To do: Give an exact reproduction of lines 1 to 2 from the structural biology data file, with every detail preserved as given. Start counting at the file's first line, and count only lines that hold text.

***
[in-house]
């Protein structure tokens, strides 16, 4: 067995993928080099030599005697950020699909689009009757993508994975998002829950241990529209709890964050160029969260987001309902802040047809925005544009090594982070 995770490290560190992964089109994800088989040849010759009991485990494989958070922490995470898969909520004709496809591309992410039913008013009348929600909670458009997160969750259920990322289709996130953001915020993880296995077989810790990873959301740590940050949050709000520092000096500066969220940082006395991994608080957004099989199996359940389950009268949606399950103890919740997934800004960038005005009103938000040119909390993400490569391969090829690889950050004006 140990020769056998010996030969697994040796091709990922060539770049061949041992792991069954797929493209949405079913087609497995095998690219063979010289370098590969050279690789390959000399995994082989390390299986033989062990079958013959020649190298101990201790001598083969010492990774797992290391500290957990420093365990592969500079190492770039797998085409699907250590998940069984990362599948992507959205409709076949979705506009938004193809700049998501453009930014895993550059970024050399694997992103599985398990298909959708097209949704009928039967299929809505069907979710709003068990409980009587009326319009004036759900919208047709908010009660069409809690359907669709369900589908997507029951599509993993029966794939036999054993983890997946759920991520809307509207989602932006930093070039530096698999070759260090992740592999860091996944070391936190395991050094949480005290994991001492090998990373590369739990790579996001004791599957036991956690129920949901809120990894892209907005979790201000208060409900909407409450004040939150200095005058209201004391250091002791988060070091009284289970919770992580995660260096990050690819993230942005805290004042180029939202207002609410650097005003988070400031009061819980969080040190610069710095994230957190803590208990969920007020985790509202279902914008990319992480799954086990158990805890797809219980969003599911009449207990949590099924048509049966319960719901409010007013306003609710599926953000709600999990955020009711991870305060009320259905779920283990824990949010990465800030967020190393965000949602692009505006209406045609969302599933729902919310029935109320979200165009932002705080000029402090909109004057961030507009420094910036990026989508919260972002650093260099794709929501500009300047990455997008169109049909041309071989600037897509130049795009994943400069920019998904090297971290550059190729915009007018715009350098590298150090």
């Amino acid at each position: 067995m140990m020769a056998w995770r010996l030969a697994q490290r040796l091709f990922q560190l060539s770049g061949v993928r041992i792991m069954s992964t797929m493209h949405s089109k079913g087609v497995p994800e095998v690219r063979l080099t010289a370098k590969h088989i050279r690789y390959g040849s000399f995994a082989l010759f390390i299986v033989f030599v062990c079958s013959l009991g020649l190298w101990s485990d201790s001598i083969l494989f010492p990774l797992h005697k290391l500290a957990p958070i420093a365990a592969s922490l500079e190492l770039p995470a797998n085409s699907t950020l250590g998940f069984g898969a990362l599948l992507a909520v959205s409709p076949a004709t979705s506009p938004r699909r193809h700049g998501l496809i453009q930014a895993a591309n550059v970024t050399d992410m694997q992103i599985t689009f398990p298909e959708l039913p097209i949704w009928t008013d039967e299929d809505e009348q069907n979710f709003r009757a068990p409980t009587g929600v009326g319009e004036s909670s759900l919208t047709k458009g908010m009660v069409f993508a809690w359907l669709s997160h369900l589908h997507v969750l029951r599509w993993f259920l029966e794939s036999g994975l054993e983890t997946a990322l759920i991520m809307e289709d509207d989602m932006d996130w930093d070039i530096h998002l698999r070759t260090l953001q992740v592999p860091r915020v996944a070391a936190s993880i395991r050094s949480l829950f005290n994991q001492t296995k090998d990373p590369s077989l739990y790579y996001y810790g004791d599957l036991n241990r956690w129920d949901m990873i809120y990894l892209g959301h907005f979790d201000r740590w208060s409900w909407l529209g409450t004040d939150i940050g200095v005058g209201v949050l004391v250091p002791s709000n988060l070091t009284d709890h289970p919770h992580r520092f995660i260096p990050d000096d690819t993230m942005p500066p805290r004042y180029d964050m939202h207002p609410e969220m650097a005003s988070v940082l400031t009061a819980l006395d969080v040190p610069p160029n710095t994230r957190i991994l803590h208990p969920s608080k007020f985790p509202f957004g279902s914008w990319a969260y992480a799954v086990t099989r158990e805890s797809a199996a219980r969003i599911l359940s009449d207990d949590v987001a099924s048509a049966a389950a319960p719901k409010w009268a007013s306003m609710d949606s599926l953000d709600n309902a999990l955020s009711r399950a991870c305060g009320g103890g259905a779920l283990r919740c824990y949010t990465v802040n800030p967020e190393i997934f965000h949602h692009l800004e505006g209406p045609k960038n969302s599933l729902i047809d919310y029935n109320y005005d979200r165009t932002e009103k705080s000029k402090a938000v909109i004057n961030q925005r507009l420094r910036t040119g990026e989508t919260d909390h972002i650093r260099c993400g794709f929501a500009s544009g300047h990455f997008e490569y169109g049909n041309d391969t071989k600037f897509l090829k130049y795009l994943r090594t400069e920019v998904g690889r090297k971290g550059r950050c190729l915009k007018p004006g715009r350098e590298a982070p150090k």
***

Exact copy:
[in-house]
């Protein structure tokens, strides 16, 4: 067995993928080099030599005697950020699909689009009757993508994975998002829950241990529209709890964050160029969260987001309902802040047809925005544009090594982070 995770490290560190992964089109994800088989040849010759009991485990494989958070922490995470898969909520004709496809591309992410039913008013009348929600909670458009997160969750259920990322289709996130953001915020993880296995077989810790990873959301740590940050949050709000520092000096500066969220940082006395991994608080957004099989199996359940389950009268949606399950103890919740997934800004960038005005009103938000040119909390993400490569391969090829690889950050004006 140990020769056998010996030969697994040796091709990922060539770049061949041992792991069954797929493209949405079913087609497995095998690219063979010289370098590969050279690789390959000399995994082989390390299986033989062990079958013959020649190298101990201790001598083969010492990774797992290391500290957990420093365990592969500079190492770039797998085409699907250590998940069984990362599948992507959205409709076949979705506009938004193809700049998501453009930014895993550059970024050399694997992103599985398990298909959708097209949704009928039967299929809505069907979710709003068990409980009587009326319009004036759900919208047709908010009660069409809690359907669709369900589908997507029951599509993993029966794939036999054993983890997946759920991520809307509207989602932006930093070039530096698999070759260090992740592999860091996944070391936190395991050094949480005290994991001492090998990373590369739990790579996001004791599957036991956690129920949901809120990894892209907005979790201000208060409900909407409450004040939150200095005058209201004391250091002791988060070091009284289970919770992580995660260096990050690819993230942005805290004042180029939202207002609410650097005003988070400031009061819980969080040190610069710095994230957190803590208990969920007020985790509202279902914008990319992480799954086990158990805890797809219980969003599911009449207990949590099924048509049966319960719901409010007013306003609710599926953000709600999990955020009711991870305060009320259905779920283990824990949010990465800030967020190393965000949602692009505006209406045609969302599933729902919310029935109320979200165009932002705080000029402090909109004057961030507009420094910036990026989508919260972002650093260099794709929501500009300047990455997008169109049909041309071989600037897509130049795009994943400069920019998904090297971290550059190729915009007018715009350098590298150090």